Yesterday, February 11, the International Day of Women and Girls in Science was celebrated. How much do you know about it?
Woman holding test tubes in a laboratory. / Photo: Unsplash / Composition: LatinAmerican Post
The Woman Post | Luisa Fernanda Báez Toro
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Every year, since 2015, February 11 marks the International Day of Women and Girls in Science as a way to empower women and girls from all over the world to achieve full and equal access and participation in science.
As read on Women in Science Day org, the 5th year aniversary´s theme is the importance of equal investment in science, technology and innovation in the digital era for inclusive Green growth with special focus on Agriculture, Technology and Digital Economy.
Why is this day important?
According to UNESCO, at the moment just 30% of researchers worldwide are women, and only 35% of all STEM students are women. However, even if they pursue their careers, research shows that they are published less, paid less, and do not advance as fast as their male counterparts.
As Phumzile Mlambo-Ngcuka, Executive Director of UN Women said in statement yesterday, science and innovation are essential for the jobs of the future and can bring life-changing benefits to those who are usually left behind: people with disabilities, the elderly and women and girls living in remote areas.
“We need to break gender stereotypes that link science to masculinity and expose young generations to positive role models; women engineers, astronauts and researchers. We need a dedicated strategy not only for increasing the representation of women in the talent pipeline for STEM jobs, but also for ensuring that they thrive, incentivizing them to remain in these high-paying jobs and institutionalizing organizational cultures that enable women to advance in these fields”, he added.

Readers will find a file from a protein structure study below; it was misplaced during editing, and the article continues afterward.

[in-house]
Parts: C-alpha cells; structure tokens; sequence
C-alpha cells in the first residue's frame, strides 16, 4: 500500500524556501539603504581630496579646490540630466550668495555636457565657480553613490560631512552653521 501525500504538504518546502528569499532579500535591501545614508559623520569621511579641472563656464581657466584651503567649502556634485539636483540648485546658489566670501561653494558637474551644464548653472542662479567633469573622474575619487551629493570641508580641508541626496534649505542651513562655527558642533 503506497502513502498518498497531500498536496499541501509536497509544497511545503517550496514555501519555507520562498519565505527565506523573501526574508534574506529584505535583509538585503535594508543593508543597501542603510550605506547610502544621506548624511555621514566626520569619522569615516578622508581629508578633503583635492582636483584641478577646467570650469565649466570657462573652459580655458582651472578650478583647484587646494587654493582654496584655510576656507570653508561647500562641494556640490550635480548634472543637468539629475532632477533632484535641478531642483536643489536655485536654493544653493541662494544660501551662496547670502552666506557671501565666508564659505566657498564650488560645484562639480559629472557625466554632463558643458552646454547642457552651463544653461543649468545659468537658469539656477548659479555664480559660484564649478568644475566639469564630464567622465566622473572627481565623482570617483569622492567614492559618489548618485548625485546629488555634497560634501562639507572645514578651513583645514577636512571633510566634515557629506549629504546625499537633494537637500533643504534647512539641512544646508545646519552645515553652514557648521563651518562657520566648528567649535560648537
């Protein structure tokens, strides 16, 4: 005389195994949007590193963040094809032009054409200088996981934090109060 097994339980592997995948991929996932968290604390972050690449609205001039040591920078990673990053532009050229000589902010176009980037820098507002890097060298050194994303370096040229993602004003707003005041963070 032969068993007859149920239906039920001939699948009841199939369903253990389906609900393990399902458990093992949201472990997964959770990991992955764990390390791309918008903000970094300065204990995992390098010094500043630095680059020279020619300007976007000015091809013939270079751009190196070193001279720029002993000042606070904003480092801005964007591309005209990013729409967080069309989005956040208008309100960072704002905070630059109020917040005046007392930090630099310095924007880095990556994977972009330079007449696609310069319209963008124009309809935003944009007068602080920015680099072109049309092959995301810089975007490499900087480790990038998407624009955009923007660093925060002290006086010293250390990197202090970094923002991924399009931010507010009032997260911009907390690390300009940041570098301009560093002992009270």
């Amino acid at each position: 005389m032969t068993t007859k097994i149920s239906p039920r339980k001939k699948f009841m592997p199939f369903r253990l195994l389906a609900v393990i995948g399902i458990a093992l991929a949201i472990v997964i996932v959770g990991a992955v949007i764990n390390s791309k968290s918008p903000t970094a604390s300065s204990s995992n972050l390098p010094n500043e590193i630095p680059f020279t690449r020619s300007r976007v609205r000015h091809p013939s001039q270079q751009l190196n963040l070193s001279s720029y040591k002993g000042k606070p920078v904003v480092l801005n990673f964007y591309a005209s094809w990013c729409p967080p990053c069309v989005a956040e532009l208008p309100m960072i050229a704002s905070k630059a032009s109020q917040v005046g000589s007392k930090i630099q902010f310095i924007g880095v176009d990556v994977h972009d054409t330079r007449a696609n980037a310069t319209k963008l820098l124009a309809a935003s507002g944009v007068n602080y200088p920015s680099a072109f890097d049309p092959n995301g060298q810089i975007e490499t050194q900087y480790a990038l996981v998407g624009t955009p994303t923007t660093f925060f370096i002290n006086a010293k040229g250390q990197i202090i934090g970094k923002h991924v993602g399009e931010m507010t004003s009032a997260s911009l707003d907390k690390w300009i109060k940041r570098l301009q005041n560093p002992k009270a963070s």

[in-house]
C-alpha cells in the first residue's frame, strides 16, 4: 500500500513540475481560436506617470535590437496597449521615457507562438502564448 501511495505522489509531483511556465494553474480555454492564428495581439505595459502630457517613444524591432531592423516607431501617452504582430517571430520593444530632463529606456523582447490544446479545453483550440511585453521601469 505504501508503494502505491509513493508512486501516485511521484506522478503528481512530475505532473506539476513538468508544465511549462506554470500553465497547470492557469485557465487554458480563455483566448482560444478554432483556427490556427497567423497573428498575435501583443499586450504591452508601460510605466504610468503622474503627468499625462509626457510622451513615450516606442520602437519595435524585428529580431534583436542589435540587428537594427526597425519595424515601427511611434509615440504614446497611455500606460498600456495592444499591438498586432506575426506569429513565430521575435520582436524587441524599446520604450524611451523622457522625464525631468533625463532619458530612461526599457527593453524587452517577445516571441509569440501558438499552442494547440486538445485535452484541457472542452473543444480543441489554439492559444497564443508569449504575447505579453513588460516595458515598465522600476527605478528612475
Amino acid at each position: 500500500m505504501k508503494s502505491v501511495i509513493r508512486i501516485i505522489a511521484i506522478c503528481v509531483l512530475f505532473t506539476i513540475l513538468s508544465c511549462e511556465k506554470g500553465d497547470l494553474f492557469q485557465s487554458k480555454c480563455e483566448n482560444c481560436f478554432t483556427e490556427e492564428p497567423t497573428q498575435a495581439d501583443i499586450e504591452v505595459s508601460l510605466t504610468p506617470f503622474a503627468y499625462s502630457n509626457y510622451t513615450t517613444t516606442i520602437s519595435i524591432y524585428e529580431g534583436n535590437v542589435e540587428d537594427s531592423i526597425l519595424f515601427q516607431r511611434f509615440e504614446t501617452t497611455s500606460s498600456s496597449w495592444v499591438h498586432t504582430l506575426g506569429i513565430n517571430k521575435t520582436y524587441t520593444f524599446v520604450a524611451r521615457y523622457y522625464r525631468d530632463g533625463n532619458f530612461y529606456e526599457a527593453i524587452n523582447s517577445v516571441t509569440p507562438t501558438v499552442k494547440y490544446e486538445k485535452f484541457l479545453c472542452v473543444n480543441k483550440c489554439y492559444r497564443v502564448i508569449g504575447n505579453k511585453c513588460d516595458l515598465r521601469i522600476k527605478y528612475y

In India, for example, among 280.000 scientists, engineers and technologists in research development institutions, only 14 are women, as read on India Times. A paper titled “Why are some STEM fields more gender balanced than others?”, authors suggest that the lack of sufficient early exposure to STEM related areas compared to boys in early childhood, the masculine nature of the sector and gender-gap in self-efficacy could be some of the reasons.
How was it celebrated?
Among several activities in different countries, the Royal Academy of Science International Trust held an assembly that ends today, February 12, at the United Nations Headquarters.
As read on Women in Science day, the four main objectives of the assembly are:
1. Ensuring participation of women and girls in science with a cultural regional focus.
2. Addressing the link between Digital Economy Agri-Tech and gender inequality.
3. Addressing Nexus of Women in Science and Fourth Digital Revolution
4. Tackle Regional/ Local Labor Markets Interdependence and Constraints for Women in Science.
How to engage young women and girls in STEM?
A guide by the Women´s Foundation Of Colorado highlights these strategies:
1. Empower girls to lead teams so boys and girls alike recognize them as creators.
2. Let them get closer to female role models and mentors so they can see themselves in those positions.
3. Uncover your hidden biases. If you are a parent examine how you treat girls and boys and consider if you offer different types of experiences to girls that do not foster STEM skills.